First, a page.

You mean the robberies of restaurants have something to do with food? Who ever would of thought of that? Me, about ten minutes ago.

IHOF: David’s tracked down the money in an offshore account on the South Pacific island of Nauru. Sine the island’s entire economy is based on illicit banking practices, the island’s going to be less than forthcoming with the necessary information.

Colby’s look into the military side of things came up empty. There are so many out of country military units trained by the US, that finding just four people is impossible. In other words, this scene was essentially useless to the plot, other than the fact it’s hilarious listening to David and Colby say “Nauru.”

Later, Charlie is explaining how he’s come up with his list of potential targets. Except, even the audience vision doesn’t make that much sense to me – or Colby and David either. Therefore, Charlie has to simplify it further. The thieves are picking their targets out of Simon’s Food Guide. All the targets have a 93%, or higher, food rating. Of course, the higher the food rating, the trendier the establishment and the higher the credit card limits of its patrons. So, by using the attack by fictional-Zagat’s analysis, Charlie has predicted the next target.

Highly Rated Simon’s Food Guide Restaurant: Rosencrantz and Guildenstern are undercover in the restaurant, awaiting the robbers. You can tell it’s a fancy restaurant as it’s lit in some really cool blue gels. (I’d show you but I’m on dial-up. Right now you’ll just have to believe me that they’re cool and blue.) I’m worried about their safety as we all saw what happened to the last two undercover authorities who tried to take this crew down.

The robbers pull up outside a restaurant called Isthmus, but we all know it’s not the same place as it’s lit entirely in warm yellow gels. Again, just trust me on the colour. I guess some art director was playing a symbolic game of hot and cold, and the Fedcakes are definitely cold, as the robbers not only rob the other restaurant, but shoot the innocent valet.

The NPAL™ of this eppesode also occurs in this scene but it’s not the traditional spoken line. Instead, it’s the translation caption of “que pasa” as “let’s go quickly.” What’s up with that? I would so give my eye teeth to show you that but I’m on dial-up.

Later, The Fedcakes examine the body and determine the Executed Valet (now that I have my band name, this will be the title of my farcical Edwardian Comedy. I need something to fill my time after the world’s suckiest announcement.) was a message about the robberies. Either the Fedcakes back off or expect more bodies. Don is confident the scare tactics won’t work.

On the other hand, Charlie is less than confident as the restaurant barely made the scale on his threat matrix. Despite the fact he got the date and the time right, his confidence is still shattered. Somebody needs to tell Charlie that mathematicians aren’t psychics and while they’re at it, somebody please tell all mathematicians that a rabbit isn’t a sphere.

IHOF: Megan is having as much fun saying “Nauru” as David and Colby did. Unfortunately, she’s also having as much success getting around their banking laws (Nauru’s, not David and Colby’s) as Rosencrantz and Guildenstern were. At least this doesn’t become the second useless scene to make use of the word Nauru, because Megan has another chance to talk to Don about therapy. Insisting he doesn’t need help, Don tries to duck out of the conversation before he grabs and office chair and beats her over the head with it. Of course though, he doesn’t need therapy, right?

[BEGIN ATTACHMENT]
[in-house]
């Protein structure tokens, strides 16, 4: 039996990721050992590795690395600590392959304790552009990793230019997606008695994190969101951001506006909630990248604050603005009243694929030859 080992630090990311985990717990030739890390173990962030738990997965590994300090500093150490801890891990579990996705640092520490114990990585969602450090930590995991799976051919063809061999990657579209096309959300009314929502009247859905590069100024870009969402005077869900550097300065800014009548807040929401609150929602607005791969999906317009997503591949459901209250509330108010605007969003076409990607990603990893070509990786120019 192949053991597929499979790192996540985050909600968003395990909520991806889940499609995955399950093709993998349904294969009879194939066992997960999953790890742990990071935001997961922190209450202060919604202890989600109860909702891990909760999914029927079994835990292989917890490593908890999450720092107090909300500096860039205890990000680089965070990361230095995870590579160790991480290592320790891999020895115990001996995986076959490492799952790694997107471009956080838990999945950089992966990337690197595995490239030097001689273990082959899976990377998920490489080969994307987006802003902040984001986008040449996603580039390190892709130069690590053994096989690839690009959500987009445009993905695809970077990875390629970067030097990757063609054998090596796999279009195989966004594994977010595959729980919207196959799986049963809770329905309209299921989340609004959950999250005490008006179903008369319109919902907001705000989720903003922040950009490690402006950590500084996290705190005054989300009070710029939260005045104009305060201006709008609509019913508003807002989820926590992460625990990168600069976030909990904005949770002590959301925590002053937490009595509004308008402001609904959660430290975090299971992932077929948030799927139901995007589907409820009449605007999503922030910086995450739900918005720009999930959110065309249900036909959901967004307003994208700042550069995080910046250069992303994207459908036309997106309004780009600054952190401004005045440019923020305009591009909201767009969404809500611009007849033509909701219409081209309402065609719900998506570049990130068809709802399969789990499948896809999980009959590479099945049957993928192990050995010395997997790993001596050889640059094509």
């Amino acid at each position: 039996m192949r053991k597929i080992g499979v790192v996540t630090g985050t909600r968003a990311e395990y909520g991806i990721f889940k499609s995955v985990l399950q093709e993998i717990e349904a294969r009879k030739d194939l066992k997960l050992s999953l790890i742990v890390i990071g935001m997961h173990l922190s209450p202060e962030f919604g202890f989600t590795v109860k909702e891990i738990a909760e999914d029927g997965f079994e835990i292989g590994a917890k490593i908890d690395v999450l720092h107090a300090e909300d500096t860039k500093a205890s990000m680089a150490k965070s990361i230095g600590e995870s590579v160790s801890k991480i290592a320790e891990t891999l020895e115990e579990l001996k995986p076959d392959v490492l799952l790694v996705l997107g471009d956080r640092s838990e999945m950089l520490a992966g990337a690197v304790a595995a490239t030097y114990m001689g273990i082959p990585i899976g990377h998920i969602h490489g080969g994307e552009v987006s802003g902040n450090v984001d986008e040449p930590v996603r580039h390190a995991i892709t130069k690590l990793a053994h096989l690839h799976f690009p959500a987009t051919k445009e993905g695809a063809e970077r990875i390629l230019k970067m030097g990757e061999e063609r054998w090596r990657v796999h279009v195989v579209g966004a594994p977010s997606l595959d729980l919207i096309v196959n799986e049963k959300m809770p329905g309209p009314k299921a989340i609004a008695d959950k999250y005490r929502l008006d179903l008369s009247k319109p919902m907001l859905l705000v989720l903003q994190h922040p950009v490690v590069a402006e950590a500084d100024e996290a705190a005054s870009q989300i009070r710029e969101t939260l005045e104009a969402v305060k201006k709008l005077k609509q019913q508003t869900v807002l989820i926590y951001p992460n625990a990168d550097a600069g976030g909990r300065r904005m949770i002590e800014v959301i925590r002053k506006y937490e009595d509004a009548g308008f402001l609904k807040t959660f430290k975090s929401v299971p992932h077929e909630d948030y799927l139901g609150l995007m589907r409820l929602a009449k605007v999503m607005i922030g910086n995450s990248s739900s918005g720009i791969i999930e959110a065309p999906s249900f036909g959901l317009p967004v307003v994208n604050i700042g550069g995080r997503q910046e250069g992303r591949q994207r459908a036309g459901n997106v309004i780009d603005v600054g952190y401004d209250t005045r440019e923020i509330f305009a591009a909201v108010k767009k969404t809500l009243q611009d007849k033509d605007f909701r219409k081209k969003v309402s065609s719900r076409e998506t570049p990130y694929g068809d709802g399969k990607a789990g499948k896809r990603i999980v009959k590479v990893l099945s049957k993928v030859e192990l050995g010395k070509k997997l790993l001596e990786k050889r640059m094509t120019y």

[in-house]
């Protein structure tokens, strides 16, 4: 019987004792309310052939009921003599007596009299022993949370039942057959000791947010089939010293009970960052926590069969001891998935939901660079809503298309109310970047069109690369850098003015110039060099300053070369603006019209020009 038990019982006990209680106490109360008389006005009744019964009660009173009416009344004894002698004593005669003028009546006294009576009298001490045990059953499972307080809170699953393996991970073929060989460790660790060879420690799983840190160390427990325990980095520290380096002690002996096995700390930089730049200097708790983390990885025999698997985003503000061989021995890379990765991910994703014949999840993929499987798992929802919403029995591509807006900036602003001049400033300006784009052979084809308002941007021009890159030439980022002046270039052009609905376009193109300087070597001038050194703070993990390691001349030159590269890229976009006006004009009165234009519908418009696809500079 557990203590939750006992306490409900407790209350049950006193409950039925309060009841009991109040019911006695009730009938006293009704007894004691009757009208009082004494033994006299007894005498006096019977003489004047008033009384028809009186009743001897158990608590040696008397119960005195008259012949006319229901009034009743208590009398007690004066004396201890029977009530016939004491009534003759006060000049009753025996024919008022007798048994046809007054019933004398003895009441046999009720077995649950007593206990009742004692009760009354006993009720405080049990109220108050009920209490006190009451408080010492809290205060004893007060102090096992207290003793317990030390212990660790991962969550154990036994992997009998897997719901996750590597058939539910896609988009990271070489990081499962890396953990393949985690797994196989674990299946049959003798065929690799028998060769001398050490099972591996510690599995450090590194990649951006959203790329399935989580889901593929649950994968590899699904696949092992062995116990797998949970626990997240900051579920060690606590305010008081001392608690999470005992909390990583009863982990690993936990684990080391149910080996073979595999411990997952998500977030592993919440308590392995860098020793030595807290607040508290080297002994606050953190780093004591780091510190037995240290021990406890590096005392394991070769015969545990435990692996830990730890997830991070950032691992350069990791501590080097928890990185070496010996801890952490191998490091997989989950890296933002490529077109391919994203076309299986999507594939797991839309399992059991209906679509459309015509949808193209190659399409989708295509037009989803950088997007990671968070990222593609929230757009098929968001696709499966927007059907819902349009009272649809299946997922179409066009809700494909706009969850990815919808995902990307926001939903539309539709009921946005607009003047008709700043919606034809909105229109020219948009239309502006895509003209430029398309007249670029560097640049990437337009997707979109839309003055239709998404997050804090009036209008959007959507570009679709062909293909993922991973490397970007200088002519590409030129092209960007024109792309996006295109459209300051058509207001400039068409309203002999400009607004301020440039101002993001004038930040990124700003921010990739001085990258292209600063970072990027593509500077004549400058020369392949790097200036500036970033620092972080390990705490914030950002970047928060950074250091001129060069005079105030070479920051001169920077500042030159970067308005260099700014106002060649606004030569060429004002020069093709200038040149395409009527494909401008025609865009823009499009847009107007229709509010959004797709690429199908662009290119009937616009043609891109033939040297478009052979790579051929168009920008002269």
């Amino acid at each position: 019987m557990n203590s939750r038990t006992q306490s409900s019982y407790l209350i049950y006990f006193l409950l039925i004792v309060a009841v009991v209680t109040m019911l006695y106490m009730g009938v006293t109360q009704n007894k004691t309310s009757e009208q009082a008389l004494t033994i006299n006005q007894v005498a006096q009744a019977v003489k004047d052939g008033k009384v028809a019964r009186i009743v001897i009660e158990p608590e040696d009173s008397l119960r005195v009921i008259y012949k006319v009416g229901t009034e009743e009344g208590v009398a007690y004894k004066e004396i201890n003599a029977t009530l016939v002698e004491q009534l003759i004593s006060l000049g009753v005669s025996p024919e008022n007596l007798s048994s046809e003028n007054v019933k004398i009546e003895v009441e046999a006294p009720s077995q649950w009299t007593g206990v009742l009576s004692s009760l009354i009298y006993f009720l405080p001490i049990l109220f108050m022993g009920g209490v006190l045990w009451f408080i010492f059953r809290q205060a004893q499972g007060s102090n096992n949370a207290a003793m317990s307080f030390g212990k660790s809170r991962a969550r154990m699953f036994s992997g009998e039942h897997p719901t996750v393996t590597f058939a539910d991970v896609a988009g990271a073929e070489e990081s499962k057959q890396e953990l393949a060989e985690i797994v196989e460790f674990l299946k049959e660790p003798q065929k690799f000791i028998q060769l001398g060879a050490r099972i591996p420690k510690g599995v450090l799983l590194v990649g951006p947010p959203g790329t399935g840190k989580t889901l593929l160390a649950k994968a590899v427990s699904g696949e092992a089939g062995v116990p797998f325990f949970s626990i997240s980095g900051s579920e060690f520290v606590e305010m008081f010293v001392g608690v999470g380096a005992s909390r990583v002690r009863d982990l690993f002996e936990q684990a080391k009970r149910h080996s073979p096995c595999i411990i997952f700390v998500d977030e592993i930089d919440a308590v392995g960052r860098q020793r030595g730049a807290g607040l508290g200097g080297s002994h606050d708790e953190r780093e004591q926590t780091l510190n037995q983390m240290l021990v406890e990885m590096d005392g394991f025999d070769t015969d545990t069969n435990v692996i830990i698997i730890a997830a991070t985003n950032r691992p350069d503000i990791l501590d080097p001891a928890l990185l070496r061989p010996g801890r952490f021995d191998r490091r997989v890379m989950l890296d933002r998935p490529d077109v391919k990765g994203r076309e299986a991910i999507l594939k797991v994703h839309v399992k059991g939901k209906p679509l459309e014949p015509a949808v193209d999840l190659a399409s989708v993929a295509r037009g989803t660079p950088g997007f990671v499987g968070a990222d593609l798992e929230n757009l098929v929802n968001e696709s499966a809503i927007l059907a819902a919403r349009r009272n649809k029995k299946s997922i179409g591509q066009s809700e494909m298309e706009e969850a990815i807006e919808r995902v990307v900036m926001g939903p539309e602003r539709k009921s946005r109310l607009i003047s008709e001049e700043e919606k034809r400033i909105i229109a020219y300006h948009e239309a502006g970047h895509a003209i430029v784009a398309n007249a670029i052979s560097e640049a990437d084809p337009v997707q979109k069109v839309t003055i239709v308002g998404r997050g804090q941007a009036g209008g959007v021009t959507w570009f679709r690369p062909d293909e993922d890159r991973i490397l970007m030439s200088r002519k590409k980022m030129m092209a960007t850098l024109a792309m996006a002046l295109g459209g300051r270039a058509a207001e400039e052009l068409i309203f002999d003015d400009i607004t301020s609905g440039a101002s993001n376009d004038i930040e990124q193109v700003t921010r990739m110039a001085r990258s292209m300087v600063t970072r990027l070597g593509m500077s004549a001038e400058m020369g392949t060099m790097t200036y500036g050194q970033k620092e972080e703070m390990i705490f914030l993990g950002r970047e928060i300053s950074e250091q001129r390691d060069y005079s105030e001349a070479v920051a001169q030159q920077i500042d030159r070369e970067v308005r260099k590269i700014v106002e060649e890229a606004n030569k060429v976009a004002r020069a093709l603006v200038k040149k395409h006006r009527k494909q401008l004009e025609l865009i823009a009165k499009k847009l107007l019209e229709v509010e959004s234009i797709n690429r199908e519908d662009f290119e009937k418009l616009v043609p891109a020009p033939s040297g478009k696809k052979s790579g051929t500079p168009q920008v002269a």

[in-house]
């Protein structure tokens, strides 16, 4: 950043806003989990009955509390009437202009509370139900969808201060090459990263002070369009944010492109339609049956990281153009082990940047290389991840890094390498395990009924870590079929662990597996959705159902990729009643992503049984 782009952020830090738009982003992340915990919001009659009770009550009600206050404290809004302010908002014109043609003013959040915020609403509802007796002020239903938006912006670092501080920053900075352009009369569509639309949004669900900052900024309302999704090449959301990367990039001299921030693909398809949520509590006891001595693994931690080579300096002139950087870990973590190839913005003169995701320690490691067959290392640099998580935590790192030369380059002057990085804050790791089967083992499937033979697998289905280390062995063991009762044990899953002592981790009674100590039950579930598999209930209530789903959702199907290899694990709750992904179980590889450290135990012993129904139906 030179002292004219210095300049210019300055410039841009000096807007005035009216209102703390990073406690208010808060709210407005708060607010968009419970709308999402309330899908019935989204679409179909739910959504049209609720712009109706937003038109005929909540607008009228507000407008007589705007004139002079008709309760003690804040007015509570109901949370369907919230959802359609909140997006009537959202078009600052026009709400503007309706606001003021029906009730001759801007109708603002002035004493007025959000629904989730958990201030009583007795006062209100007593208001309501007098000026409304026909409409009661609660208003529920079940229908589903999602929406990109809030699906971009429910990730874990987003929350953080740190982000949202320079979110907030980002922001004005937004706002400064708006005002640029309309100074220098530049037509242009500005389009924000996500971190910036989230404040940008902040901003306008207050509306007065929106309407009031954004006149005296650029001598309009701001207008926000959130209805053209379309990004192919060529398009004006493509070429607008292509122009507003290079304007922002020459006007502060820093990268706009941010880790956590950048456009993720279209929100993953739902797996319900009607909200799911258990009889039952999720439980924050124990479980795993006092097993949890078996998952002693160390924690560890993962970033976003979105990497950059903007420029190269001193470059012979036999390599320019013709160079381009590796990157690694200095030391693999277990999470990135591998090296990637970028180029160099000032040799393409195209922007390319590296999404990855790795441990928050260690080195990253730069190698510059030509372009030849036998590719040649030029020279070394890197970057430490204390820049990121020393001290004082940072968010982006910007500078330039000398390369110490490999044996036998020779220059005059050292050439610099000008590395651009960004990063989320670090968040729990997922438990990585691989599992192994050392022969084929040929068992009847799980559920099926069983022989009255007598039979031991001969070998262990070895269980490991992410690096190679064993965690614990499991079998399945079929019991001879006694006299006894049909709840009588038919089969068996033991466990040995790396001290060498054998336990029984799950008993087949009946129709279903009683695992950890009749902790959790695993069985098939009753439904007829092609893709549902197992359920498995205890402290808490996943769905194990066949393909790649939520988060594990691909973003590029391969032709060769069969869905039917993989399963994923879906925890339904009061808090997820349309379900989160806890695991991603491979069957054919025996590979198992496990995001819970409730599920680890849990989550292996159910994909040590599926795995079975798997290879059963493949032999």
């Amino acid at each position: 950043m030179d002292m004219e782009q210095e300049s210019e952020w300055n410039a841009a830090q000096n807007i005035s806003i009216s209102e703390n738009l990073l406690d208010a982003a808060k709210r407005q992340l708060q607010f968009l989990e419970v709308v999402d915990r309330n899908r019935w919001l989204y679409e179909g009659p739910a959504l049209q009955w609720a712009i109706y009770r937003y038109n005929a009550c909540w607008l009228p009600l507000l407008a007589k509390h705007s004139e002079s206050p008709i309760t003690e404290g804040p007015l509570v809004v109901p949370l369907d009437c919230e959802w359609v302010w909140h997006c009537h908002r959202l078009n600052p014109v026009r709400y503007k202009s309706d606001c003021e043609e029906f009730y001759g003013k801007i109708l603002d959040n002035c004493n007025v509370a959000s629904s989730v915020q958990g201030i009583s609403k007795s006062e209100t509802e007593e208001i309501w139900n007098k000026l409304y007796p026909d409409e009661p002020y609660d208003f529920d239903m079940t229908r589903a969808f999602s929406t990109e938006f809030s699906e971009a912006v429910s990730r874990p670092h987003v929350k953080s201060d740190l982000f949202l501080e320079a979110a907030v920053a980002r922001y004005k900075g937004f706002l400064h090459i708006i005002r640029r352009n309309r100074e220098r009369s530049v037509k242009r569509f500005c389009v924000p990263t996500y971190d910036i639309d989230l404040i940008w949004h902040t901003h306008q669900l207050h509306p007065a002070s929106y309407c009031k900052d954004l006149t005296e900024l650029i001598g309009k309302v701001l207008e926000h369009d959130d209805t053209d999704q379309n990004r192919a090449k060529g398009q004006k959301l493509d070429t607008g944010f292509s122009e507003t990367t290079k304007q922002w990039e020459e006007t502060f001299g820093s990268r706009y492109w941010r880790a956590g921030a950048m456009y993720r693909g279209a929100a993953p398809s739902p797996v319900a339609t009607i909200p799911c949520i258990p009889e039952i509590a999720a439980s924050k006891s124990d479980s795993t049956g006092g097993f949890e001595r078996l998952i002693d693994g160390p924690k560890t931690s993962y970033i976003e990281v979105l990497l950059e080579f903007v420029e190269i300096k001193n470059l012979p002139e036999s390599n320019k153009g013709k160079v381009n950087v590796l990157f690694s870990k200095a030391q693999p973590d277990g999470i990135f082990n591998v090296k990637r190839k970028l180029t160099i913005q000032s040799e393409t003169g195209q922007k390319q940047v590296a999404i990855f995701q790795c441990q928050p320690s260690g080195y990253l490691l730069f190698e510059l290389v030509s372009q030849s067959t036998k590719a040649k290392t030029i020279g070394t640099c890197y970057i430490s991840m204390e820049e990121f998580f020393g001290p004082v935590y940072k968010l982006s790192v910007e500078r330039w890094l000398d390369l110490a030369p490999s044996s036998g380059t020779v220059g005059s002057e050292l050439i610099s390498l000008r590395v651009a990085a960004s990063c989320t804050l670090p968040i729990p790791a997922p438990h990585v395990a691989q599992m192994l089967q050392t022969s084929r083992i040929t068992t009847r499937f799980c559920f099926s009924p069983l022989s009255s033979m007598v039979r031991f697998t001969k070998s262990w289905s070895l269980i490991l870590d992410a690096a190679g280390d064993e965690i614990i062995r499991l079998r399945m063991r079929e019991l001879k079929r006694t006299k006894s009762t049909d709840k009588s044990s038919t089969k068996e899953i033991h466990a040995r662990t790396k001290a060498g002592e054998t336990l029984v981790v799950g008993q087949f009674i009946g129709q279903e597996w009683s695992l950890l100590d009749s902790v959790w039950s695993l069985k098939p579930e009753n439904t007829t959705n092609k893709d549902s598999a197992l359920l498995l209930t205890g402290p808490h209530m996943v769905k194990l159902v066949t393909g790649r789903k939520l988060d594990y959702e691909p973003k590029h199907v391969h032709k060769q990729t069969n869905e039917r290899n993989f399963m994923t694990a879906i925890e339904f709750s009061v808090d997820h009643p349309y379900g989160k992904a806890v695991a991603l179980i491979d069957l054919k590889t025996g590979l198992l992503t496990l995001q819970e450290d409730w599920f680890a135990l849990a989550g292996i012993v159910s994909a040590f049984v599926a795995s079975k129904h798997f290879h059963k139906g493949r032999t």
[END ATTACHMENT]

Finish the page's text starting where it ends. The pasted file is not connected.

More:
Cal Sci: Millie is reading Life of Pi. My inner nerd (“inner” a term which here means “blatantly obvious”) giggles at the math joke. Although, how will she get it back to the penguin librarians on time? Antarctica is a long way to go to return an overdue book.

Disappointed that the threat matrix didn’t entirely work (although, according to Meatloaf, “Two out of Three Ain’t Bad”) Millie tries to avoid future disappointment by trying to allay Charlie’s fears about working for the Big Bad Drug Company. (That’s BBDC for short. Not the BDC but the BBDC. No, I’m not implying anything.) She insists that the BBDC is “relatively responsibly” but to both mathematicians and English majors, “relatively” doesn’t wash. Both Charlie and I want to know, relative to what?

Therapy: Don’s posturing for the shrink (not like that) by declaring that he doesn’t hate his father or women and he isn’t trigger happy. Yeah, you’re the man buddy, except, for once, you’re not. The shrink is no shrinking violet; he’s a former undercover narcotic detective straight out of Compton and he doesn’t believe Don’s tough guy act at all. He’d rather discuss why Don took the kill shot at Crystal Hoyle when Edgerton was on the scene. Both the shrink and I are extremely disappointed when Don couldn’t come up with an answer. I wanted some profound insight here and instead, we get some truly awesome acting from Rob Morrow who is totally selling me on the idea that Don’s mentally holding on by a thread.

Now that Don has thoroughly pissed off the shrink, we get a moment of honesty, from the shrink, not Don. “I’m hung-over and I’m hungry.” That shrink is now going to make emo!Don jump through hoops like a dolphin at Sea World.